“What are some of the most important issues/current events to you?”
“Some of the most important issues to me are racial justice, police reform, and environmental racism.”
“Black Lives Matter Movement, Yemen War and Famine, Uighur Muslims in China being held in camps”
“Climate change is an issue I wish we saved more space for in politics, I believe it’s of immediate importance. I also think that neither of the current presidential candidates do not do enough to reflect the values and popular support of and for the Black Lives Matter movement.”
“Racism, education system, incarceration, voter oppression, etc”
“Some of the most important current events to me are racial injustice in America and climate change”
“Racial injustices, genocides happening all over the world, COVID, the upcoming election.”
“Racial injustice, criminal justice system, poverty, immigration, voter suppression, etc.”
What advice/words do you have for others who may be hesitant or reluctant to get involved and engaged in the election?
“It might seem scary or useless at first, but try to vote or encourage others to if you can’t. Any sort of involvement is much more impactful than none, and helps bring change through all levels of government.”
“I would say to not be afraid of what you believe in as everyone’s voice matters.”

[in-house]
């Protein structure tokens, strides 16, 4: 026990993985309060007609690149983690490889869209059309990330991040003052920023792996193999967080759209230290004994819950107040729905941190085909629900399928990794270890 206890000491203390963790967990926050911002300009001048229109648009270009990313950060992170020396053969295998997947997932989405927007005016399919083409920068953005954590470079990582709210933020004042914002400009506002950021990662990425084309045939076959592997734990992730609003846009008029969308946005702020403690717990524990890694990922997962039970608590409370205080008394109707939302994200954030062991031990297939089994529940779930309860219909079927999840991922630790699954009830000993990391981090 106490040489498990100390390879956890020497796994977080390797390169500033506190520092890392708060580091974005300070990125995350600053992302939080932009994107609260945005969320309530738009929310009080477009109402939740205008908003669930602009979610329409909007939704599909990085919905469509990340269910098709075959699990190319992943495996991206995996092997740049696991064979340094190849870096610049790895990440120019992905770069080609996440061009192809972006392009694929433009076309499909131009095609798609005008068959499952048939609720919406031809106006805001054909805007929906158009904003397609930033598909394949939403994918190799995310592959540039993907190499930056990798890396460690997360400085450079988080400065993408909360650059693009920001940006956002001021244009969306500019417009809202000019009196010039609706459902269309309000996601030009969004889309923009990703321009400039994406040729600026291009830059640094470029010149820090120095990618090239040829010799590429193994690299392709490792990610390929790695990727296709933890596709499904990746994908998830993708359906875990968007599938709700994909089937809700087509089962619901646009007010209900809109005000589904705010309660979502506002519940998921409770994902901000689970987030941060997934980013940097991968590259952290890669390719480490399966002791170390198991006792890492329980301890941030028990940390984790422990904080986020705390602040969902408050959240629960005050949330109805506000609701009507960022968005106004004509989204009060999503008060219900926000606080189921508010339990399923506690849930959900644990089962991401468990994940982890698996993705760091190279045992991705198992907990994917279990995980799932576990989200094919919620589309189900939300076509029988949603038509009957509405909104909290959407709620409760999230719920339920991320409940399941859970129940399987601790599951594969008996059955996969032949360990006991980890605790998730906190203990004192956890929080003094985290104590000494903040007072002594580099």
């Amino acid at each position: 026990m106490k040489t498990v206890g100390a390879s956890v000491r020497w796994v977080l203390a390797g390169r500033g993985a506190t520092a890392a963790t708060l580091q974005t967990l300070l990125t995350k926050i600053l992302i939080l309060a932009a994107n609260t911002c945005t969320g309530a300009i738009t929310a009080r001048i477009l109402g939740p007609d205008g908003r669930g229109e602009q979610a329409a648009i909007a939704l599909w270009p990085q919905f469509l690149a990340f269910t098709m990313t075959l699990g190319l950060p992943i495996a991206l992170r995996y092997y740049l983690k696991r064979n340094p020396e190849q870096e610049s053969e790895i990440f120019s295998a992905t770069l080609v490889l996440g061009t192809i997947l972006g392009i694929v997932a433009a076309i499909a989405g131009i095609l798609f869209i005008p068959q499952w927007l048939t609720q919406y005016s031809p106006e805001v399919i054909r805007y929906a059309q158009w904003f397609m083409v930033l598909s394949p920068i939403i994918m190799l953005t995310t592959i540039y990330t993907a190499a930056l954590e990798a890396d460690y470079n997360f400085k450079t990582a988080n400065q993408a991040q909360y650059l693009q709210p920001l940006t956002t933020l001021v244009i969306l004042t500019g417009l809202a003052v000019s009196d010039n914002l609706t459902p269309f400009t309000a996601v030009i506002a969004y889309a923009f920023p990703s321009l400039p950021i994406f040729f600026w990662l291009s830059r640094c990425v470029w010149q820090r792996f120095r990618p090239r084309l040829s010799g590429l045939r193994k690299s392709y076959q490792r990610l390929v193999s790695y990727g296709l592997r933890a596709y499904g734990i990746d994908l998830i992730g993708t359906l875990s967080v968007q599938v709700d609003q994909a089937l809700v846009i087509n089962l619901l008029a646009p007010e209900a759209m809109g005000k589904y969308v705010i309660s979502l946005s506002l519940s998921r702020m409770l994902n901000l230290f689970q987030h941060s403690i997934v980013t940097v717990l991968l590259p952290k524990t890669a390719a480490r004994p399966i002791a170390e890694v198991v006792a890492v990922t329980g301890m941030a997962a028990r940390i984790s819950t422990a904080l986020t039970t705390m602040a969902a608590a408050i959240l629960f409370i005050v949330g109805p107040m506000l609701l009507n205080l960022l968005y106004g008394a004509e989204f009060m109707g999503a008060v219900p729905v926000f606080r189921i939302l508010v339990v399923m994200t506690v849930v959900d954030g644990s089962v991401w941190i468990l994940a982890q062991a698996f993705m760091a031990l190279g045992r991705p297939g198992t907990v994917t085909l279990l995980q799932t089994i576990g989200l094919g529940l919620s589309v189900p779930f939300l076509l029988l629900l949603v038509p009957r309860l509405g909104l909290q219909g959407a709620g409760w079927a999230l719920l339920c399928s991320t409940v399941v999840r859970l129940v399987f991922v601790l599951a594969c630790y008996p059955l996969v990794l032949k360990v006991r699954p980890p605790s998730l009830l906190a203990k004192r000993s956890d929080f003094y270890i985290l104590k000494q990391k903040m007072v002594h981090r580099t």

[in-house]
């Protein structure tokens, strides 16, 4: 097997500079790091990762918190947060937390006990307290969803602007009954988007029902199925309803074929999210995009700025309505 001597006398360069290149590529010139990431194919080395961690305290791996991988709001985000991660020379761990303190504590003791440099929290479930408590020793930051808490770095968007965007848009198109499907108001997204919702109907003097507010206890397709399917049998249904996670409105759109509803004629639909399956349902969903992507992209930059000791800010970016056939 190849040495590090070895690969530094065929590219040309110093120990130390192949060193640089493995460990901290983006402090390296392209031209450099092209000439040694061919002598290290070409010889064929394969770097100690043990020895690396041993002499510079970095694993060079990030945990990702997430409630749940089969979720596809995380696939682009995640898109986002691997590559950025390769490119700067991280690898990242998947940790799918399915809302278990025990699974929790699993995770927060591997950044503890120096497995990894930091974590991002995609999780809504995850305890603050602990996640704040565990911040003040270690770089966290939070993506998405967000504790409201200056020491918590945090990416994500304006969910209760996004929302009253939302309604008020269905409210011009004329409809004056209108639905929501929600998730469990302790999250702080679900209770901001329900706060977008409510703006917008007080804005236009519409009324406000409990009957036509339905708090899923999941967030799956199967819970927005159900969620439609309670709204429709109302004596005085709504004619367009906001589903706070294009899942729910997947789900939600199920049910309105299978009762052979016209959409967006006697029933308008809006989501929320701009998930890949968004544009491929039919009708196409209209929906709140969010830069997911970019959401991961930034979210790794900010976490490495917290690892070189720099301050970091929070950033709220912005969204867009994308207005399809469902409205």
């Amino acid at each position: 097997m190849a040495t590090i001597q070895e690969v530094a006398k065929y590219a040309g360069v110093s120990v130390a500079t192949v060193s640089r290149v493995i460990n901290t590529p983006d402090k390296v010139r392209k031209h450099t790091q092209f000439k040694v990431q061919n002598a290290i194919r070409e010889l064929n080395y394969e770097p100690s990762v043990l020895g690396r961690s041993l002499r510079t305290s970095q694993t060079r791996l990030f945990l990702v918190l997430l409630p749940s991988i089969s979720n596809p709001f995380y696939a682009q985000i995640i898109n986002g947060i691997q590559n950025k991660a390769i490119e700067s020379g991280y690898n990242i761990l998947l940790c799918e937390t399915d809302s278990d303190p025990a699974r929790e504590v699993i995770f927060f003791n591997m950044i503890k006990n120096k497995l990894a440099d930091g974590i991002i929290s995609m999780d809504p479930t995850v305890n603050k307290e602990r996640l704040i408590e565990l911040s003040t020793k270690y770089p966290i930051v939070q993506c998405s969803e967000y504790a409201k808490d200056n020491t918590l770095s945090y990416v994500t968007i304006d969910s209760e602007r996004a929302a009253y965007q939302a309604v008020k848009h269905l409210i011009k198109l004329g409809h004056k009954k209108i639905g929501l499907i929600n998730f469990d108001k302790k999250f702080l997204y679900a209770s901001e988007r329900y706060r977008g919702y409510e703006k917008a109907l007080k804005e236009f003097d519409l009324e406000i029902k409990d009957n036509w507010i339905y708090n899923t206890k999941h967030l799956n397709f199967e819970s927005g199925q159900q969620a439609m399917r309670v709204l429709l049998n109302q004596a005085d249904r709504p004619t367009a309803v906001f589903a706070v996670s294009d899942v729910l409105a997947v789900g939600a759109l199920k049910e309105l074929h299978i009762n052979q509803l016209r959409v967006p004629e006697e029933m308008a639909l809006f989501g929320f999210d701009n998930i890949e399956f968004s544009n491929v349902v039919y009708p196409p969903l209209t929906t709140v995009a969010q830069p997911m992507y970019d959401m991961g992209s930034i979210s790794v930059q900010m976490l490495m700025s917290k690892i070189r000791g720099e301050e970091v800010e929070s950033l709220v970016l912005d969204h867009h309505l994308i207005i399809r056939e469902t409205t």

“If you care about what happens to you or your community then it helps to stay active and attentive during the election.”
“It has never been more important to make sure your voice is heard. It’s a matter of protecting our democracy and the integrity of the election. Getting involved has also never been easier, and there are so many resources available with a quick google search.”
“Don’t do it tomorrow, do it today.”
“You don’t want other people to be your voice, you want to be your own voice, so let it be heard. Your opinions matter and you should have a say in how you would like the world you live in to look like, so help shape it.”
“Just do it! We are the future so our vote matters (every single one of them do) also if you’re 18-25 (still pretty young), you don’t want to look back and know you didn’t have any political participation or were involved in the current events happening back in 2020.”
Thank you to the members of #HerVote for taking the time to speak with us and for the important work you all are doing to strengthen our democracy, preserve the voices of women, and encourage participation in the 2020 Election!
For more information about #HerVote: